Saturday, August 31, 2013

Cryptography and Modern Cryptography

The Concise Oxford Dictionary (2006) defines cryptography as the art of writing or solving codes. This definition may be historically accurate, but it does not capture the essence of modern cryptography. First, it focuses solely on the problem of secret communication. This is evidenced by the fact that the definition specifies “codes”, elsewhere defined as “a system of prearranged signals, especially used to ensure secrecy in transmitting messages”. Second, the definition refers to cryptography as an art form. Indeed, until the 20th century (and arguably until late in that century), cryptography was an art. 

Constructing good codes, or breaking existing ones, relied on creativity and personal skill. There was very little theory that could be relied upon and there was not even a well-defined notion of what constitutes a good code. In the late 20th century, this picture of cryptography radically changed. A rich theory emerged, enabling the rigorous study of cryptography as a sci- ence. Furthermore, the field of cryptography now encompasses much more than secret communication. For example, it deals with the problems of mes- sage authentication, digital signatures, protocols for exchanging secret keys, authentication protocols, electronic auctions and elections, digital cash and more. 

In fact, modern cryptography can be said to be concerned with problems that may arise in any distributed computation that may come under internal or external attack. Without attempting to provide a perfect definition of modern cryptography, we would say that it is the scientific study of techniques for securing digital information, transactions, and distributed computations. Another very important difference between classical cryptography (say, be- fore the 1980s) and modern cryptography relates to who uses it. Historically, the major consumers of cryptography were military and intelligence organizations. Today, however, cryptography is everywhere! Security mechanisms that rely on cryptography are an integral part of almost any computer system.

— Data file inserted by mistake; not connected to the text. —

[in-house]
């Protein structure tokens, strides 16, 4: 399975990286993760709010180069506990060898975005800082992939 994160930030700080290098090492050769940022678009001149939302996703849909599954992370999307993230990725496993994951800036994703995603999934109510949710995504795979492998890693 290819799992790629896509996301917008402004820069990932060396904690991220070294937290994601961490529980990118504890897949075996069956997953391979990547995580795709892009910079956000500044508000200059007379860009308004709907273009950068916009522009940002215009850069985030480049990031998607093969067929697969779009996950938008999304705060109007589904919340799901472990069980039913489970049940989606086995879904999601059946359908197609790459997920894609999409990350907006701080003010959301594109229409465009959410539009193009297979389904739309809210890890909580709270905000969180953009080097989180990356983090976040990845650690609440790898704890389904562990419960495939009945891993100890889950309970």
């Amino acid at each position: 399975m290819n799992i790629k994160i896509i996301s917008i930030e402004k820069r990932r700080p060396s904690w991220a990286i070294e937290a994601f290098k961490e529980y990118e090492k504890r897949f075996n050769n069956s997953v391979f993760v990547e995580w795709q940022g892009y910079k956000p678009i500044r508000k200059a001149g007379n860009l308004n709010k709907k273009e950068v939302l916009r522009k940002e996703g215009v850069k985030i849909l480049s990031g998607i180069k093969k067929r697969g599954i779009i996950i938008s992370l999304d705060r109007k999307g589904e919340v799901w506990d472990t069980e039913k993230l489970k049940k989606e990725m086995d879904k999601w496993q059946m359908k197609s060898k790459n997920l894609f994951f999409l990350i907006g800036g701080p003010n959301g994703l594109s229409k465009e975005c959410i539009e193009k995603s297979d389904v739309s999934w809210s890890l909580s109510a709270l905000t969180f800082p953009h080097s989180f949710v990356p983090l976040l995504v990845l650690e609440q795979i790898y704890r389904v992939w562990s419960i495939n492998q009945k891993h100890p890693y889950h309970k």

Users (often unknowingly) rely on cryptography every time they access a secured website. Cryptographic methods are used to enforce access control in multi user operating systems, and to prevent thieves from extracting trade secrets from stolen laptops. Software protection methods employ encryption, authentication, and other tools to prevent copying. The list goes on and on. In short, cryptography has gone from an art form that dealt with secret communication for the military to a science that helps to secure systems for ordinary people all across the globe. This also means that cryptography is becoming a more and more central topic within computer science.